Ten-year-old Arnold Palmer golf course at the Westin La Cantera has come into its own

By Mike Bailey, Senior Staff Writer

SAN ANTONIO -- Although the Texas Open is no longer played at the Westin La Cantera Resort, the association still remains intact. Of course, the PGA Tour event event was played on Westin La Cantera's Resort Course for 15 years, but the other course at this Texas Hill Country resort, the Palmer Course, isn't suffering from an identity crisis.

18 Holes | Resort | Par: 72 | 6926 yards
La Cantera Resort - Palmer Course - hole 18
The long, par-4 finishing hole on La Cantera's Arnold Palmer Course is as picturesque as it is challenging.
La Cantera Resort - Palmer Course - hole 18La Cantera Resort - Palmer Course - hole 4La Cantera Resort - Palmer Course - hole 10La Cantera Resort - Palmer Course - hole 16

In 2011, Westin La Cantera's Arnold Palmer Course celebrated its 10th anniversary, and according to Director of Golf Steve Shields, it's been gaining in popularity in recent years. So much so, in fact, that play is almost even between the two courses, though outside guests who stay at the resort still want to play where the pros play.

"But the better players really like the Palmer Course," Shields said. "Among the locals, it's probably about 50-50 between the two."

The Palmer is a shotmaker's course

The Resort Course, which was designed by Jay Morrish and Tom Weiskopf, has more generous landing areas than the Palmer, and it's also a little easier on and around the greens.

The Palmer Course has more dramatic elevation changes (though the Resort Course has plenty of those as well) and certainly more blind shots, which can throw first timers for a loop.

Fortunately, the golf carts are equipped with GPS, which not only gives players a good idea of where they need to hit the ball but shows other carts on the golf course as well.

Still, the star of the Palmer Course is the elevation changes and the views. Nowhere in San Antonio are there more panoramic shots. In fact, the Westin La Cantera sits on the highest point in the Alamo City, and even though the Palmer Course is separated by a quarter of a mile from the resort, it shares the vistas.

One of the best views can be had on the 10th green of an uphill, dogleg-right par 4 that wraps around a deep ravine. The view off the tee is a little more obstructive. Players just need to know to keep the tee shot left, because anything to the right will find said ravine.

You'll also find dramatic views on the ninth and 18th, both of which wind up in front of Palmer's separate clubhouse. The ninth is another dogleg right that plays over a cascading creek. The 18th is a long, downhill par 4 that drops some 200 feet and plays to a green over a series of ponds and streams.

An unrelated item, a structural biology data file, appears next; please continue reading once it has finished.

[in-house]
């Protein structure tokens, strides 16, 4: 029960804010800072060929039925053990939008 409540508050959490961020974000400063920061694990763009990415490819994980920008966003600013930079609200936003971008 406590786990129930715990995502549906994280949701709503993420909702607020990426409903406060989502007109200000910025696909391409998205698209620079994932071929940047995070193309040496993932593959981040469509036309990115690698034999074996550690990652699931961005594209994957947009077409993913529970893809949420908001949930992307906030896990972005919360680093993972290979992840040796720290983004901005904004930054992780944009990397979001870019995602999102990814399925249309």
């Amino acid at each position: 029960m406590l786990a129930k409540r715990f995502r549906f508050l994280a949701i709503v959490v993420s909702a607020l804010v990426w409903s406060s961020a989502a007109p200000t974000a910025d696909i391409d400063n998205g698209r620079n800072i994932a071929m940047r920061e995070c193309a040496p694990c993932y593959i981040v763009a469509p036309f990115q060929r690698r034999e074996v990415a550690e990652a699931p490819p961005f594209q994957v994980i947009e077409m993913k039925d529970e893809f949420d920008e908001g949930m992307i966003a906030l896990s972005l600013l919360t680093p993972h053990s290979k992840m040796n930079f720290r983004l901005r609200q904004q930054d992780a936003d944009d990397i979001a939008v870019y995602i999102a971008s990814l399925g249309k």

Westin La Cantera's Arnold Palmer Course: The verdict

The Resort Course at La Cantera has a good bit of elevation change, but it's nothing compared to the Palmer Course. The 6,926-yard par-71 Palmer Course has hundreds of feet of rise and fall, affording great views of San Antonio and the Texas Hill Country.

The layout puts a premium on accuracy, and there are some holes where length is important, too. In short, the Palmer is definitely more difficult than the Resort Course. Not only do you have to pull the right club, but you must negotiate some blind shots, miss greens on the correct side and be patient.

But the best thing about the Palmer Course is that it's totally different than La Cantera's other course. It even has its own clubhouse, a magnificent stone structure that overlooks the scenic 18th and ninth holes. And hanging out at the Palmer Grille, where you can dine on a great menu after your round, is highly recommended.

Mike BaileyMike Bailey, Senior Staff Writer

Mike Bailey is a senior staff writer based in the Houston area. Focusing primarily on golf in the United States, Canada, the Caribbean and Latin America, he contributes course reviews, travel stories and features as well as the occasional equipment review. An award-winning writer and past president of Texas Golf Writers Association, he has more than 20 years in the golf industry. Before accepting his current position in 2008, he was on staff at PGA Magazine, The Golfweek Group and AvidGolfer Magazine. Follow Mike on Twitter at @Accidentlgolfer.


 
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